Programmes, events and initiatives for Scots young and old, as part of the Year of Creative Scotland
The Year of Creative Scotland First in a Lifetime funding programme touches the lives of the young and old across the country. In Aberdeen, Citymoves' Dance-a-maz'in, an interactive dance maze, will afford young people and their families an exciting arts experience. In the Highlands, the Promoters Arts Network will work with young people aged 16-26 to train them as volunteer promoters culminating in the programming of a tour. In the central belt, Edinburgh's Fruitmarket Gallery will work with young people not in education or employment leading to participation in the Gallery's Youth Forum, while in the west, young carers in eight communities will benefit from Creative Sparks, a new cross-art form storytelling programme that will culminate in a collaborative piece.
In Stirling, adults with learning disabilities are working on a live arts programme that will feature in public spaces including Stirling Castle as part of Abrupt Encounters; while older people and people with dementia are preparing for their KATHA Indian dance project performance at Luminate Festival, the result of a project led by Dance Ihayami to build connections between cultures. In Glasgow, Art in Hospital connects frail, older people in care homes to their communities through the visual arts.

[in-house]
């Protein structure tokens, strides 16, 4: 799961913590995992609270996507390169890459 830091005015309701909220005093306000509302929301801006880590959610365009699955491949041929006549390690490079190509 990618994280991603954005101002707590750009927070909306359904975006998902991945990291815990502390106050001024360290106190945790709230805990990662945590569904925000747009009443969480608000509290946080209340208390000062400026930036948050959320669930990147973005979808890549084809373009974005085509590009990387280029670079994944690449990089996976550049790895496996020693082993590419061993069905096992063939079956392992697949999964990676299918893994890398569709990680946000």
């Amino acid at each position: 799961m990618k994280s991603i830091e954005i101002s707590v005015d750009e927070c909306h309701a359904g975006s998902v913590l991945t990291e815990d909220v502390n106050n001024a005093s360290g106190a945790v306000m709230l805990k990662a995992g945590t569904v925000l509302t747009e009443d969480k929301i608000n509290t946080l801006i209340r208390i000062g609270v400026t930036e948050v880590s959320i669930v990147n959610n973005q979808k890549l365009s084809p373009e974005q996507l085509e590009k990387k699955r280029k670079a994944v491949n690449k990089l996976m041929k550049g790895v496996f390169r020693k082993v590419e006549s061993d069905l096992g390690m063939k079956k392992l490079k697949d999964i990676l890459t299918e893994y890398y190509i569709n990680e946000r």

The fund also encourages communities to work together. Through a series of artistic collaborations Tramway and Glas(s) Performance will work with residents living on and near Albert Drive, the street in which Tramway is located, to create a large-scale inter-generational arts event next summer exploring the central question, 'Who is my neighbour?' Also look out for information on The Beacon project working with communities in Port Glasgow, East Greenock and Larkfield/Braeside; Born to Write, a playwriting project in the east of Glasgow; and Here We Stay at Glasgow's Citizens Theatre (15-17 Nov), an original and compelling music and theatre performance involving refugees, asylum seekers and the wider Gorbals community.